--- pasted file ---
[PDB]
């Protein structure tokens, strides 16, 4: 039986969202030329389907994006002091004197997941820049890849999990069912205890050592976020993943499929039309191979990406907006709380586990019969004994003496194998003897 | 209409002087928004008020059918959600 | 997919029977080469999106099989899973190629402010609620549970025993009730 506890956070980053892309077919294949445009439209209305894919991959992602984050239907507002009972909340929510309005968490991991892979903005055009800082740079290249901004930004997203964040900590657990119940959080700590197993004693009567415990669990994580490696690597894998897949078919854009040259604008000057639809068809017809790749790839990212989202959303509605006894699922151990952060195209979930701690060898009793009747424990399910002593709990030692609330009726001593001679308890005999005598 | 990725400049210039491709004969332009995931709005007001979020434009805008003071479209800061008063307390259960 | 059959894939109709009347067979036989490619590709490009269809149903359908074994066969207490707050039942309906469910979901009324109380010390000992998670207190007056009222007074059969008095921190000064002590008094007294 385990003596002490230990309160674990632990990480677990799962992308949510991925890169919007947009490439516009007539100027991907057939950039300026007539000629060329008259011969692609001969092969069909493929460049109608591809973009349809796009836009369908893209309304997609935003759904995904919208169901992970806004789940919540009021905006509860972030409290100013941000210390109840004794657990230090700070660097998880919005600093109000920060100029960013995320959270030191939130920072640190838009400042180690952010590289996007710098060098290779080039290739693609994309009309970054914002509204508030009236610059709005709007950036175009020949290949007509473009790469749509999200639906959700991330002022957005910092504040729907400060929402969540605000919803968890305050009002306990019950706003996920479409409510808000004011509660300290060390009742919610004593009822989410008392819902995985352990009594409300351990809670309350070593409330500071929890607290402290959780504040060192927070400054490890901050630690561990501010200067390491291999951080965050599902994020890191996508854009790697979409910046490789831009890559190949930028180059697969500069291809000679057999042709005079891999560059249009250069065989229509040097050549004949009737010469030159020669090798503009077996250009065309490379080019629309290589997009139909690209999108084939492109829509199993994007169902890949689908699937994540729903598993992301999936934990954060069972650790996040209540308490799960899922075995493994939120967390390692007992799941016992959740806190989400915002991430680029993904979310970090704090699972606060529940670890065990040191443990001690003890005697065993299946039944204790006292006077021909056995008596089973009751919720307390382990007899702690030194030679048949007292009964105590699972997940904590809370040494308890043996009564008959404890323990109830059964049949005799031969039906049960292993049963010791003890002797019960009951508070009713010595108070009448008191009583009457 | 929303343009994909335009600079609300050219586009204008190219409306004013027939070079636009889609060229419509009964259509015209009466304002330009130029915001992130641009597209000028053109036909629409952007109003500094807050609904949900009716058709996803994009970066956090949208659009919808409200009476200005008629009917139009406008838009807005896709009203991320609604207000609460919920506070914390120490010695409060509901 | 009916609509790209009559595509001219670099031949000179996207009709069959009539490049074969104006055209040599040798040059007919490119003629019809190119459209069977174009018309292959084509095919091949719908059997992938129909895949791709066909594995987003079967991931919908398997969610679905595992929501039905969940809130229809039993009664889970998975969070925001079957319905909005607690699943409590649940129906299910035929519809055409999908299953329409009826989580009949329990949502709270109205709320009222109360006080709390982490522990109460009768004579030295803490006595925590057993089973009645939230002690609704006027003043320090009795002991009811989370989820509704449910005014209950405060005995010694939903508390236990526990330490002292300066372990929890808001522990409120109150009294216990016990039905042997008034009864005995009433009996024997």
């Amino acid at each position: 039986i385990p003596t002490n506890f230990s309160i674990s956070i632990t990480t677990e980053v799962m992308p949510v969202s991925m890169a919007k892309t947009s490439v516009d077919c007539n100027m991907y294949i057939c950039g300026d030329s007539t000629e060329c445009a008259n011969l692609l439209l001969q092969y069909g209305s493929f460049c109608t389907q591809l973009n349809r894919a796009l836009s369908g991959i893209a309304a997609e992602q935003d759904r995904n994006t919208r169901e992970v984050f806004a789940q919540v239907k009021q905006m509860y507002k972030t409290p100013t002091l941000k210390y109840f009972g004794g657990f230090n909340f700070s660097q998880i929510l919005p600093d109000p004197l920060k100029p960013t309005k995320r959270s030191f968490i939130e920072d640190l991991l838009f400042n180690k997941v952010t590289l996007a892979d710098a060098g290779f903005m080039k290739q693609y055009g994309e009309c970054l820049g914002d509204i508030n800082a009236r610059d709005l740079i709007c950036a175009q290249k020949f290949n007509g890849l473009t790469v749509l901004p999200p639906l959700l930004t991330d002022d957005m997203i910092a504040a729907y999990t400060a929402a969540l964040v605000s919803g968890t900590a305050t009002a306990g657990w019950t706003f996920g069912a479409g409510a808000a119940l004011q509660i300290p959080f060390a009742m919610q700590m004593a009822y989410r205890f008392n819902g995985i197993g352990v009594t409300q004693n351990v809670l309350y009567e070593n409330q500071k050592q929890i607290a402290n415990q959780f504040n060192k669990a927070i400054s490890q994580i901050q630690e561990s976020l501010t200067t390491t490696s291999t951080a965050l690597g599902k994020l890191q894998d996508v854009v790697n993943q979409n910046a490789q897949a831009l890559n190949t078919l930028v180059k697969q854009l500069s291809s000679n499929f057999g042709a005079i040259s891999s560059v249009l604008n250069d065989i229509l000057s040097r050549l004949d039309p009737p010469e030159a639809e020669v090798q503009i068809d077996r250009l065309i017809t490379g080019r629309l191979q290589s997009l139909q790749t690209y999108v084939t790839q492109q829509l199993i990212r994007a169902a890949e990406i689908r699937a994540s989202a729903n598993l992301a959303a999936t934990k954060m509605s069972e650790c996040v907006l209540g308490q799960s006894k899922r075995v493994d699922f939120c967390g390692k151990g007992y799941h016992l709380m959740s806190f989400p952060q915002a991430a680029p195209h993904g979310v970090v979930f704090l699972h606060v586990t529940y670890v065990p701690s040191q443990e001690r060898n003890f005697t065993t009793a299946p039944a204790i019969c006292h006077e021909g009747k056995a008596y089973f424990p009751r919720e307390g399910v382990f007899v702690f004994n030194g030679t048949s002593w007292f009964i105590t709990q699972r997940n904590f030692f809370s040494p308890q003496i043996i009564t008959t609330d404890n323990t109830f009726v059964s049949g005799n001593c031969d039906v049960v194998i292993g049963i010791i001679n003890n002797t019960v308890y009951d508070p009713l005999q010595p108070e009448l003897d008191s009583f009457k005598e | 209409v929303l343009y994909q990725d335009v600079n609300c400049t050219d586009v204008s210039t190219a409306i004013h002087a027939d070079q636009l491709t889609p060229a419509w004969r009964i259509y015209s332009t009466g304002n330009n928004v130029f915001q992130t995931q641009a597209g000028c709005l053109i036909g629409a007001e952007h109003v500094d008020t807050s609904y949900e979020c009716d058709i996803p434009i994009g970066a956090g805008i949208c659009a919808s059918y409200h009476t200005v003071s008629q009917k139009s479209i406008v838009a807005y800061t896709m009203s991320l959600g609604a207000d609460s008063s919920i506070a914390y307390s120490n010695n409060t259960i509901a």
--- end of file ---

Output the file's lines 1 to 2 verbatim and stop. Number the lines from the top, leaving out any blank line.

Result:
[PDB]
């Protein structure tokens, strides 16, 4: 039986969202030329389907994006002091004197997941820049890849999990069912205890050592976020993943499929039309191979990406907006709380586990019969004994003496194998003897 | 209409002087928004008020059918959600 | 997919029977080469999106099989899973190629402010609620549970025993009730 506890956070980053892309077919294949445009439209209305894919991959992602984050239907507002009972909340929510309005968490991991892979903005055009800082740079290249901004930004997203964040900590657990119940959080700590197993004693009567415990669990994580490696690597894998897949078919854009040259604008000057639809068809017809790749790839990212989202959303509605006894699922151990952060195209979930701690060898009793009747424990399910002593709990030692609330009726001593001679308890005999005598 | 990725400049210039491709004969332009995931709005007001979020434009805008003071479209800061008063307390259960 | 059959894939109709009347067979036989490619590709490009269809149903359908074994066969207490707050039942309906469910979901009324109380010390000992998670207190007056009222007074059969008095921190000064002590008094007294 385990003596002490230990309160674990632990990480677990799962992308949510991925890169919007947009490439516009007539100027991907057939950039300026007539000629060329008259011969692609001969092969069909493929460049109608591809973009349809796009836009369908893209309304997609935003759904995904919208169901992970806004789940919540009021905006509860972030409290100013941000210390109840004794657990230090700070660097998880919005600093109000920060100029960013995320959270030191939130920072640190838009400042180690952010590289996007710098060098290779080039290739693609994309009309970054914002509204508030009236610059709005709007950036175009020949290949007509473009790469749509999200639906959700991330002022957005910092504040729907400060929402969540605000919803968890305050009002306990019950706003996920479409409510808000004011509660300290060390009742919610004593009822989410008392819902995985352990009594409300351990809670309350070593409330500071929890607290402290959780504040060192927070400054490890901050630690561990501010200067390491291999951080965050599902994020890191996508854009790697979409910046490789831009890559190949930028180059697969500069291809000679057999042709005079891999560059249009250069065989229509040097050549004949009737010469030159020669090798503009077996250009065309490379080019629309290589997009139909690209999108084939492109829509199993994007169902890949689908699937994540729903598993992301999936934990954060069972650790996040209540308490799960899922075995493994939120967390390692007992799941016992959740806190989400915002991430680029993904979310970090704090699972606060529940670890065990040191443990001690003890005697065993299946039944204790006292006077021909056995008596089973009751919720307390382990007899702690030194030679048949007292009964105590699972997940904590809370040494308890043996009564008959404890323990109830059964049949005799031969039906049960292993049963010791003890002797019960009951508070009713010595108070009448008191009583009457 | 929303343009994909335009600079609300050219586009204008190219409306004013027939070079636009889609060229419509009964259509015209009466304002330009130029915001992130641009597209000028053109036909629409952007109003500094807050609904949900009716058709996803994009970066956090949208659009919808409200009476200005008629009917139009406008838009807005896709009203991320609604207000609460919920506070914390120490010695409060509901 | 009916609509790209009559595509001219670099031949000179996207009709069959009539490049074969104006055209040599040798040059007919490119003629019809190119459209069977174009018309292959084509095919091949719908059997992938129909895949791709066909594995987003079967991931919908398997969610679905595992929501039905969940809130229809039993009664889970998975969070925001079957319905909005607690699943409590649940129906299910035929519809055409999908299953329409009826989580009949329990949502709270109205709320009222109360006080709390982490522990109460009768004579030295803490006595925590057993089973009645939230002690609704006027003043320090009795002991009811989370989820509704449910005014209950405060005995010694939903508390236990526990330490002292300066372990929890808001522990409120109150009294216990016990039905042997008034009864005995009433009996024997």